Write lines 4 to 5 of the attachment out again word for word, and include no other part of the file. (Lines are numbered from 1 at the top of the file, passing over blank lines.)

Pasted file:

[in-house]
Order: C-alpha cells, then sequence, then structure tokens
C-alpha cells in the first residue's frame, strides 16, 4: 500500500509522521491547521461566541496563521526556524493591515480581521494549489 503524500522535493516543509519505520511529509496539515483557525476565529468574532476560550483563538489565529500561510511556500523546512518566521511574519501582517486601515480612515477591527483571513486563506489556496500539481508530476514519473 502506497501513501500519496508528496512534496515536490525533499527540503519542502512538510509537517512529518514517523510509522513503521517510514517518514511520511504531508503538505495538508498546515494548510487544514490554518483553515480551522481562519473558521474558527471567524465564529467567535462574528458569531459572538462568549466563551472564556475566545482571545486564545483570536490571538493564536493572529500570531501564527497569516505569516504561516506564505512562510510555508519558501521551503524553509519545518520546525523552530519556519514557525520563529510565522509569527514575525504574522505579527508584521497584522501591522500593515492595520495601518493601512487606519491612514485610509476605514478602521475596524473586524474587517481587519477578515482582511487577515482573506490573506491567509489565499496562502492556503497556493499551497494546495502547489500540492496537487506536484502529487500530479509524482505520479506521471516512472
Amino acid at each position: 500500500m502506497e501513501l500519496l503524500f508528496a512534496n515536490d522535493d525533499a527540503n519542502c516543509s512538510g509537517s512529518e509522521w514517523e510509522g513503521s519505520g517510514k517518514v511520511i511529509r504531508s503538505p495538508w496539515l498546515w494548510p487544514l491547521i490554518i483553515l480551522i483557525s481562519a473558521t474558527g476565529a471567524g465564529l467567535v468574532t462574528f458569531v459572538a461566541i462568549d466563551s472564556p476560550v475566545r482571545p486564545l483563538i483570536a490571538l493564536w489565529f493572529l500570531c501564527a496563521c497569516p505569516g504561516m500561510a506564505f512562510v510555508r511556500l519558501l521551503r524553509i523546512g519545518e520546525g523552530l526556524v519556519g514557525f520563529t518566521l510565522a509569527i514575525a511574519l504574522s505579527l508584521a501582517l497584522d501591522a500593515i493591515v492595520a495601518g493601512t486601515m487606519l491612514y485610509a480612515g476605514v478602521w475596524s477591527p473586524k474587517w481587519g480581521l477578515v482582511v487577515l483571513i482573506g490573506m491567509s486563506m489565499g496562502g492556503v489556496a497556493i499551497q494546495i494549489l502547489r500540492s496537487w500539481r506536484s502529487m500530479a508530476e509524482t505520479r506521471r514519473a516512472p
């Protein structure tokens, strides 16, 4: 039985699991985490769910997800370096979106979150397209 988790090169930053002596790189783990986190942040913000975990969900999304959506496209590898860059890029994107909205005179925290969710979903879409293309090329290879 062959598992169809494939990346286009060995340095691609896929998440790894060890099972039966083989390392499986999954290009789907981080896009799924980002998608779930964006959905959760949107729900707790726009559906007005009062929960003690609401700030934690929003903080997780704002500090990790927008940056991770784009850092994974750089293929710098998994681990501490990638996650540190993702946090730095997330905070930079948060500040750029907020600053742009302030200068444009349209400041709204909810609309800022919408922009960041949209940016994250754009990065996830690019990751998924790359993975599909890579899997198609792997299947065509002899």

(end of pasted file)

Amino acid at each position: 500500500m502506497e501513501l500519496l503524500f508528496a512534496n515536490d522535493d525533499a527540503n519542502c516543509s512538510g509537517s512529518e509522521w514517523e510509522g513503521s519505520g517510514k517518514v511520511i511529509r504531508s503538505p495538508w496539515l498546515w494548510p487544514l491547521i490554518i483553515l480551522i483557525s481562519a473558521t474558527g476565529a471567524g465564529l467567535v468574532t462574528f458569531v459572538a461566541i462568549d466563551s472564556p476560550v475566545r482571545p486564545l483563538i483570536a490571538l493564536w489565529f493572529l500570531c501564527a496563521c497569516p505569516g504561516m500561510a506564505f512562510v510555508r511556500l519558501l521551503r524553509i523546512g519545518e520546525g523552530l526556524v519556519g514557525f520563529t518566521l510565522a509569527i514575525a511574519l504574522s505579527l508584521a501582517l497584522d501591522a500593515i493591515v492595520a495601518g493601512t486601515m487606519l491612514y485610509a480612515g476605514v478602521w475596524s477591527p473586524k474587517w481587519g480581521l477578515v482582511v487577515l483571513i482573506g490573506m491567509s486563506m489565499g496562502g492556503v489556496a497556493i499551497q494546495i494549489l502547489r500540492s496537487w500539481r506536484s502529487m500530479a508530476e509524482t505520479r506521471r514519473a516512472p
């Protein structure tokens, strides 16, 4: 039985699991985490769910997800370096979106979150397209 988790090169930053002596790189783990986190942040913000975990969900999304959506496209590898860059890029994107909205005179925290969710979903879409293309090329290879 062959598992169809494939990346286009060995340095691609896929998440790894060890099972039966083989390392499986999954290009789907981080896009799924980002998608779930964006959905959760949107729900707790726009559906007005009062929960003690609401700030934690929003903080997780704002500090990790927008940056991770784009850092994974750089293929710098998994681990501490990638996650540190993702946090730095997330905070930079948060500040750029907020600053742009302030200068444009349209400041709204909810609309800022919408922009960041949209940016994250754009990065996830690019990751998924790359993975599909890579899997198609792997299947065509002899």